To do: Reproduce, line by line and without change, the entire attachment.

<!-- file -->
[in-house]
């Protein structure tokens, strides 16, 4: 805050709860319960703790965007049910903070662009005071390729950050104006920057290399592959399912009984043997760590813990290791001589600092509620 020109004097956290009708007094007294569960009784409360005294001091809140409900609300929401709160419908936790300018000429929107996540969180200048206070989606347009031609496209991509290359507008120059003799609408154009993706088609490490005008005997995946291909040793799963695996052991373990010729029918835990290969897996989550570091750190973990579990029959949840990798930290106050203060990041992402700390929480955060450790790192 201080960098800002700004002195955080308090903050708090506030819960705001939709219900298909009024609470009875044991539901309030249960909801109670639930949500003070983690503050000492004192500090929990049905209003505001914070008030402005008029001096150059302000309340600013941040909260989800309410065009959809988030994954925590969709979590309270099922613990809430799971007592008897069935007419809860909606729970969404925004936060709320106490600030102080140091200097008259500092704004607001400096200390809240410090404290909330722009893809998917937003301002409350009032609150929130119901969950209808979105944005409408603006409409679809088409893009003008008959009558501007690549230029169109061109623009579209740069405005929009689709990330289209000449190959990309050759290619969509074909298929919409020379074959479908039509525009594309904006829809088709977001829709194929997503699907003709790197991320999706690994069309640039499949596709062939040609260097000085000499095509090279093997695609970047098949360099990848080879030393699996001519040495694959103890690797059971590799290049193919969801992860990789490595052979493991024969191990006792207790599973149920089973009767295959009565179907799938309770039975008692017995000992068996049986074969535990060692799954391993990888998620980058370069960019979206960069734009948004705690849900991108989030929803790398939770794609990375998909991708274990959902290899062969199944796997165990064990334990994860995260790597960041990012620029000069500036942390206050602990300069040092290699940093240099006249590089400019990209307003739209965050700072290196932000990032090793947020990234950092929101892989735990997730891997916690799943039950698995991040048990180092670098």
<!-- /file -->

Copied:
[in-house]
């Protein structure tokens, strides 16, 4: 805050709860319960703790965007049910903070662009005071390729950050104006920057290399592959399912009984043997760590813990290791001589600092509620 020109004097956290009708007094007294569960009784409360005294001091809140409900609300929401709160419908936790300018000429929107996540969180200048206070989606347009031609496209991509290359507008120059003799609408154009993706088609490490005008005997995946291909040793799963695996052991373990010729029918835990290969897996989550570091750190973990579990029959949840990798930290106050203060990041992402700390929480955060450790790192 201080960098800002700004002195955080308090903050708090506030819960705001939709219900298909009024609470009875044991539901309030249960909801109670639930949500003070983690503050000492004192500090929990049905209003505001914070008030402005008029001096150059302000309340600013941040909260989800309410065009959809988030994954925590969709979590309270099922613990809430799971007592008897069935007419809860909606729970969404925004936060709320106490600030102080140091200097008259500092704004607001400096200390809240410090404290909330722009893809998917937003301002409350009032609150929130119901969950209808979105944005409408603006409409679809088409893009003008008959009558501007690549230029169109061109623009579209740069405005929009689709990330289209000449190959990309050759290619969509074909298929919409020379074959479908039509525009594309904006829809088709977001829709194929997503699907003709790197991320999706690994069309640039499949596709062939040609260097000085000499095509090279093997695609970047098949360099990848080879030393699996001519040495694959103890690797059971590799290049193919969801992860990789490595052979493991024969191990006792207790599973149920089973009767295959009565179907799938309770039975008692017995000992068996049986074969535990060692799954391993990888998620980058370069960019979206960069734009948004705690849900991108989030929803790398939770794609990375998909991708274990959902290899062969199944796997165990064990334990994860995260790597960041990012620029000069500036942390206050602990300069040092290699940093240099006249590089400019990209307003739209965050700072290196932000990032090793947020990234950092929101892989735990997730891997916690799943039950698995991040048990180092670098």